First Year Of Impact 2017
Sector Agriculture, Food and Drink
Impact Types Economic,Policy & public services

 
Description Research network on tobacco in Southern Africa 
Organisation Institute of Development Studies
Country United Kingdom 
Sector Academic/University 
PI Contribution A group of UK and Southern Africa based scholars working on tobacco met to discuss the best ways to exchange experiences and build a corpus of research, analysis and policy recommendations focused of the regional dynamics. This project covered the costs and logistics of the meetings with other institutions covering part of the transport and accommodation cost for participants.
Collaborator Contribution A group of UK and Southern Africa based scholars working on tobacco met to discuss the best ways to exchange experiences and build a corpus of research, analysis and policy recommendations focused of the regional dynamics. This project covered the costs and logistics of the meetings with other institutions covering part of the transport and accommodation cost for participants.
Impact A special issue on the Tobacco boom in Southern Africa is being prepared and will provide a platform for developing other forms of engagement with practitioners and policy makers in the region.
Start Year 2017
 
Description Research network on tobacco in Southern Africa 
Organisation Lund University
Country Sweden 
Sector Academic/University 
PI Contribution A group of UK and Southern Africa based scholars working on tobacco met to discuss the best ways to exchange experiences and build a corpus of research, analysis and policy recommendations focused of the regional dynamics. This project covered the costs and logistics of the meetings with other institutions covering part of the transport and accommodation cost for participants.
Collaborator Contribution A group of UK and Southern Africa based scholars working on tobacco met to discuss the best ways to exchange experiences and build a corpus of research, analysis and policy recommendations focused of the regional dynamics. This project covered the costs and logistics of the meetings with other institutions covering part of the transport and accommodation cost for participants.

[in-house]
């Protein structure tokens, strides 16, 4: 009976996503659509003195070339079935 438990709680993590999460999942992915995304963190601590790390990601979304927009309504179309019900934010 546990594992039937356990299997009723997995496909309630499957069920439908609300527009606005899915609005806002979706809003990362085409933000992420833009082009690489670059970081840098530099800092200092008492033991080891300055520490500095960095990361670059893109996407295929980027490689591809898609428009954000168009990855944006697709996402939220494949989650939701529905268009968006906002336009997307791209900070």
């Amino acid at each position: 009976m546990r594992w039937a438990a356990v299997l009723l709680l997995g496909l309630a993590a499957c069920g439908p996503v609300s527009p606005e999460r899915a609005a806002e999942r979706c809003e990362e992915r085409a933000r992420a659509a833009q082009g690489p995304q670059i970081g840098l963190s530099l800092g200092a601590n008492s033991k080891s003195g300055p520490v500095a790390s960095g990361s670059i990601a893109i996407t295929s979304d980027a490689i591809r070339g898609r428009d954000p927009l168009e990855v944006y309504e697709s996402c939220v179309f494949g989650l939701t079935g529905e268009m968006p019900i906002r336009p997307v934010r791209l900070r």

Impact A special issue on the Tobacco boom in Southern Africa is being prepared and will provide a platform for developing other forms of engagement with practitioners and policy makers in the region.
Start Year 2017
 
Description Southern Africa - India agrarian research exchange 
Organisation University of the Western Cape
Country South Africa 
Sector Academic/University 
PI Contribution As an activity covered by this project a group of early career researchers working on agrarian change in Southern Africa and India met to exchange their field work experiences, present their research and reflect collectively around a core debates in the literature and a shared theoretical framework. This research project funded the accommodation of the researchers during the workshop, with the partner organisation funding travel and subsistence costs.
Collaborator Contribution As an activity covered by this project a group of early career researchers working on agrarian change in Southern Africa and India met to exchange their field work experiences, present their research and reflect collectively around a core debates in the literature and a shared theoretical framework. This research project funded the accommodation of the researchers during the workshop, with the partner organisation funding travel and subsistence costs.
Impact A special issue proposal on comparative agrarian change in India and Southern Africa is currently under preparation
Start Year 2017